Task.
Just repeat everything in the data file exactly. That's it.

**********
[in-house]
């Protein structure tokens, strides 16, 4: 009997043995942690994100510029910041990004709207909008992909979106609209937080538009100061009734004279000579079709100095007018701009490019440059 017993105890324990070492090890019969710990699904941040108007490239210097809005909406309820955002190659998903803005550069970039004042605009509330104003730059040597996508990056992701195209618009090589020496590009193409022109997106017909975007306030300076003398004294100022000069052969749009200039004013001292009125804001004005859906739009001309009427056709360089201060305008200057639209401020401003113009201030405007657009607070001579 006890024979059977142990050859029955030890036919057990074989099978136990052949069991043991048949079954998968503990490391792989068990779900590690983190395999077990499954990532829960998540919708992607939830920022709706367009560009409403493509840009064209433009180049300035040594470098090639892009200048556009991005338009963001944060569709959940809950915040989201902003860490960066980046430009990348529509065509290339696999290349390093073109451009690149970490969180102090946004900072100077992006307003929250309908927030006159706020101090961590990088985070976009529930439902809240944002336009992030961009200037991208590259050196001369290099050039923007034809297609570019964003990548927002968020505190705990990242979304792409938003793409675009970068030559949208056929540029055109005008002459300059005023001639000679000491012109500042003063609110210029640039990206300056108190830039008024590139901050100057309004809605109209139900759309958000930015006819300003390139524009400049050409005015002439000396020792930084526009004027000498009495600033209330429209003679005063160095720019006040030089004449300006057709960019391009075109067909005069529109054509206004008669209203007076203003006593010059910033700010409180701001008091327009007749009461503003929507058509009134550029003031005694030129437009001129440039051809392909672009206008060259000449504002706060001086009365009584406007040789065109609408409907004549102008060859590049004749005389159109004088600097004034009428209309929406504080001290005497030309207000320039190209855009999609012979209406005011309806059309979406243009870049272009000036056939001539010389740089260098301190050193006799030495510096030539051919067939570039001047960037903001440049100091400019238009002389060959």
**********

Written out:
[in-house]
């Protein structure tokens, strides 16, 4: 009997043995942690994100510029910041990004709207909008992909979106609209937080538009100061009734004279000579079709100095007018701009490019440059 017993105890324990070492090890019969710990699904941040108007490239210097809005909406309820955002190659998903803005550069970039004042605009509330104003730059040597996508990056992701195209618009090589020496590009193409022109997106017909975007306030300076003398004294100022000069052969749009200039004013001292009125804001004005859906739009001309009427056709360089201060305008200057639209401020401003113009201030405007657009607070001579 006890024979059977142990050859029955030890036919057990074989099978136990052949069991043991048949079954998968503990490391792989068990779900590690983190395999077990499954990532829960998540919708992607939830920022709706367009560009409403493509840009064209433009180049300035040594470098090639892009200048556009991005338009963001944060569709959940809950915040989201902003860490960066980046430009990348529509065509290339696999290349390093073109451009690149970490969180102090946004900072100077992006307003929250309908927030006159706020101090961590990088985070976009529930439902809240944002336009992030961009200037991208590259050196001369290099050039923007034809297609570019964003990548927002968020505190705990990242979304792409938003793409675009970068030559949208056929540029055109005008002459300059005023001639000679000491012109500042003063609110210029640039990206300056108190830039008024590139901050100057309004809605109209139900759309958000930015006819300003390139524009400049050409005015002439000396020792930084526009004027000498009495600033209330429209003679005063160095720019006040030089004449300006057709960019391009075109067909005069529109054509206004008669209203007076203003006593010059910033700010409180701001008091327009007749009461503003929507058509009134550029003031005694030129437009001129440039051809392909672009206008060259000449504002706060001086009365009584406007040789065109609408409907004549102008060859590049004749005389159109004088600097004034009428209309929406504080001290005497030309207000320039190209855009999609012979209406005011309806059309979406243009870049272009000036056939001539010389740089260098301190050193006799030495510096030539051919067939570039001047960037903001440049100091400019238009002389060959």